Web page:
The software giant is grappling with a mid-life crisis
Jun 9th 2011 | SAN FRANCISCO | from The Economist print edition
COMPARED with IBM, Microsoft is a mere stripling. Founded in 1975, it rose swiftly to dominate the world of personal computing with its Windows operating system and Office suite of word-processing and other productivity tools. But the company is now showing some worrying signs of middle-age fatigue. In particular, it is struggling to find a growth strategy that will enthuse disgruntled shareholders.
Grumbles are understandable. Since Steve Ballmer took over from Bill Gates as chief executive in 2000, Microsoft’s share price has languished and the company has lost its reputation as a tech trend-setter. It has been left behind in hot areas such as search and social networking by younger companies, some of which love to thumb their noses at their older rival. Eric Schmidt, the executive chairman of Google, recently proclaimed that leadership in the tech world had passed from Microsoft and others to a “Gang of Four” fast-growing, consumer-oriented businesses: Google, Apple, Amazon and Facebook.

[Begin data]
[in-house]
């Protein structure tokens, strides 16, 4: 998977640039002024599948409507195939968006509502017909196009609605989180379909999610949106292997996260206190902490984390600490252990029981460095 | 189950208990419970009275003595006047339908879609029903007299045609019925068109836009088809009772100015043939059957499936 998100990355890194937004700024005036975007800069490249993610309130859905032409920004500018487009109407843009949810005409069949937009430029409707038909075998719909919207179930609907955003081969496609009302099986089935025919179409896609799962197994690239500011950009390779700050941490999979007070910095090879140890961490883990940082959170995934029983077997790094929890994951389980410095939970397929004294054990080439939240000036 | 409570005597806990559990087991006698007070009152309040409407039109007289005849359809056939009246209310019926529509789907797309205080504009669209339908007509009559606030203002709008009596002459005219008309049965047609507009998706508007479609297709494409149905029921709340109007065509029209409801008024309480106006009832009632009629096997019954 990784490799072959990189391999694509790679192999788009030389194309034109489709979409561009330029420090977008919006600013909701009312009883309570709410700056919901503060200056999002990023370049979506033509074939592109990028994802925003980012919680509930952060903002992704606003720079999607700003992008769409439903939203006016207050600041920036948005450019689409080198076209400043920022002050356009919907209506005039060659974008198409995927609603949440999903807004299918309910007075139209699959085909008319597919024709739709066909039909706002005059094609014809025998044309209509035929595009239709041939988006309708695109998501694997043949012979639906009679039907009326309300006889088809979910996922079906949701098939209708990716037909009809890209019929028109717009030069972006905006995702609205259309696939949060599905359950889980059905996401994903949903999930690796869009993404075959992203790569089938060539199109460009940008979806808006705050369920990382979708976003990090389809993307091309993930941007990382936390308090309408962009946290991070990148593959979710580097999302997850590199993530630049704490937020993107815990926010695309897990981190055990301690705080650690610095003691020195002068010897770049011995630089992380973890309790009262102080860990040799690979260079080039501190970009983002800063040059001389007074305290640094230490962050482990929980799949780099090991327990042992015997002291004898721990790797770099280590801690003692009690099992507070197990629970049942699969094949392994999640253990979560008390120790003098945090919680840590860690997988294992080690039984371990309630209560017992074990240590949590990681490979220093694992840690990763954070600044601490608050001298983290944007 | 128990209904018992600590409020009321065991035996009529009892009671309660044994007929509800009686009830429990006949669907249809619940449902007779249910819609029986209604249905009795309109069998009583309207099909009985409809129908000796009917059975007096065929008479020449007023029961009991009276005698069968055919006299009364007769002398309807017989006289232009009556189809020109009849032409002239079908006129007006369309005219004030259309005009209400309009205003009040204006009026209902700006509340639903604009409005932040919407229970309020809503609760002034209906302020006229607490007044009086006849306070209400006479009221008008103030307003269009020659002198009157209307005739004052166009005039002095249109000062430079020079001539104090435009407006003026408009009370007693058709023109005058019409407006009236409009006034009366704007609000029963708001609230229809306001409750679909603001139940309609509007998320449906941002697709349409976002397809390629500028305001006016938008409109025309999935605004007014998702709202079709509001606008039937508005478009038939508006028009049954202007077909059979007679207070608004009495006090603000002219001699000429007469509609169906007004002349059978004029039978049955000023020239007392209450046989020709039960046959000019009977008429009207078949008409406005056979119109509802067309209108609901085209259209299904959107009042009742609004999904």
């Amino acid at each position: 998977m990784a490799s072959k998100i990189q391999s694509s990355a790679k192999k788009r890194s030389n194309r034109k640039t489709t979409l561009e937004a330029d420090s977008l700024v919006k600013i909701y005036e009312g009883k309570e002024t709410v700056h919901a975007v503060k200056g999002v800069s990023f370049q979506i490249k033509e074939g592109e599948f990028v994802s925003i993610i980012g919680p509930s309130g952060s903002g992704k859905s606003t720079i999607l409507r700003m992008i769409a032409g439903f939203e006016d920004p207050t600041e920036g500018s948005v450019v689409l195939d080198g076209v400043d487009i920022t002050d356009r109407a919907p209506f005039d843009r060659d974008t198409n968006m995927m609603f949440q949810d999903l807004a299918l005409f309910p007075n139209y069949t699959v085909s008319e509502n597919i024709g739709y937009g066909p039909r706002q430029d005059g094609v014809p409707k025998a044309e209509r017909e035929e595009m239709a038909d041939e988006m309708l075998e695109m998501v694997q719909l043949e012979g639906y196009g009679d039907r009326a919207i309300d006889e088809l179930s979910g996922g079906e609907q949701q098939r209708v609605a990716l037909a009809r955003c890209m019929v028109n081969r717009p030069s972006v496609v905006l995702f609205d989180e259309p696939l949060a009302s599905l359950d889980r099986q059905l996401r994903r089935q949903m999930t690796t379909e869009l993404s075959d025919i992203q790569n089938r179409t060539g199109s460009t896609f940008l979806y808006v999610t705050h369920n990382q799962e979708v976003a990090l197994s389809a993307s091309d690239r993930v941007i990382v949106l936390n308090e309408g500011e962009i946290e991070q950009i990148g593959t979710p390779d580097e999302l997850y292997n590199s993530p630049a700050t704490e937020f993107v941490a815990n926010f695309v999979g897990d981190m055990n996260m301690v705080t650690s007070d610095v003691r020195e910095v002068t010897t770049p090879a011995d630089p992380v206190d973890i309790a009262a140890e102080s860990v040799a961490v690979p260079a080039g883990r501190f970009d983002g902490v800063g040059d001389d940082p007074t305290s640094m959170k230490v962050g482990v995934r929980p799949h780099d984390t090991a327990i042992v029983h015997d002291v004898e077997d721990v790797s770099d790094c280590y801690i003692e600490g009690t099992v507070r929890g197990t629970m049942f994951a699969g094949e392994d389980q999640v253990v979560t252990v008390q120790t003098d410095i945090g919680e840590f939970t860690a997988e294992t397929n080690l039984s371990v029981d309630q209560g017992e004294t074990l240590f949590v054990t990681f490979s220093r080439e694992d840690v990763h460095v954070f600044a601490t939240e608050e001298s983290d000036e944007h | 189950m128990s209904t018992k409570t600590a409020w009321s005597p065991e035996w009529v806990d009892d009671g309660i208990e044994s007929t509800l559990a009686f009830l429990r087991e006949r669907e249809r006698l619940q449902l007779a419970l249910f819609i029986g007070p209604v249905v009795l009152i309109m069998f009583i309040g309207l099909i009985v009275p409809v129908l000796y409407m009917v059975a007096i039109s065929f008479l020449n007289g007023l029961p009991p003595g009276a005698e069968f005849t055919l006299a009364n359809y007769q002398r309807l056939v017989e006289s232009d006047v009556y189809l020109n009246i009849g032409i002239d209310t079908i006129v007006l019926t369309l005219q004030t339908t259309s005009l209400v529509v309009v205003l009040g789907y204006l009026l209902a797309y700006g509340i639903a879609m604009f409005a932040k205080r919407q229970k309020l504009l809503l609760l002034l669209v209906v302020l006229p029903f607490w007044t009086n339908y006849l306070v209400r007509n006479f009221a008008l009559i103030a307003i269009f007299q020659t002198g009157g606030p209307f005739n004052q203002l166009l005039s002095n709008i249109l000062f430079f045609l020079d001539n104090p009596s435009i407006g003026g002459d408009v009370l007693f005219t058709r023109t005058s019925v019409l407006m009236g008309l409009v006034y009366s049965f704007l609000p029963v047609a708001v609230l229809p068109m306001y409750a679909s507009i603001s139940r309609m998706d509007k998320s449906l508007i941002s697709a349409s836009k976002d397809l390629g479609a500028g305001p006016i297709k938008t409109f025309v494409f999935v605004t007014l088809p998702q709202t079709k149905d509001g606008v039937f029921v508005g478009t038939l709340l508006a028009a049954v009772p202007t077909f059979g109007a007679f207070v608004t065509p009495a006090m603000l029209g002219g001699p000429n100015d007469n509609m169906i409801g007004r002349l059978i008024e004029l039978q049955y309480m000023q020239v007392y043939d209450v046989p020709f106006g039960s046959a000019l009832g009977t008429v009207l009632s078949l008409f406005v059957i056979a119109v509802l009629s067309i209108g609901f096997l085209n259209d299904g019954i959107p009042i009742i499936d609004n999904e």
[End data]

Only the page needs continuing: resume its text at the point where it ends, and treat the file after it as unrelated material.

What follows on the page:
抱怨是可以理解的。自从2000年史蒂夫??鲍尔默(Steve Ballmer)从比尔??盖茨手中接掌微软总裁一职以后，微软的股价就一蹶不振，公司也失去了作为科技弄潮儿的声誉。在诸如搜索和社交网络等热门领域中，它被年轻一代的公司甩在了后面，这些公司中的有一些热衷于嘲笑这位年纪大的对手。谷歌的执行主席埃里克??施密特(Eric Schmidt)最近宣称科技世界的领导力量已经从微软和其他公司传递到一个发展迅速、以消费者为导向的“四人组”公司手中：谷歌，苹果，亚马逊和脸谱网。
Few would quibble with that. The question is: what, if anything, can Microsoft do to change it? In at least some respects, the company appears to be suffering from similar ailments to those that laid IBM low before Lou Gerstner was hired in 1993 to get it back on its feet. These include arrogance bred of dominance of a particular area—mainframe computers at IBM, personal computers at Microsoft—and internal fiefs that hamper swift change. For instance, the division that champions cloud computing must deal with one that is the cheerleader for Windows, which is likely to want computing to stay on desktops for as long as possible to maximise its own revenues.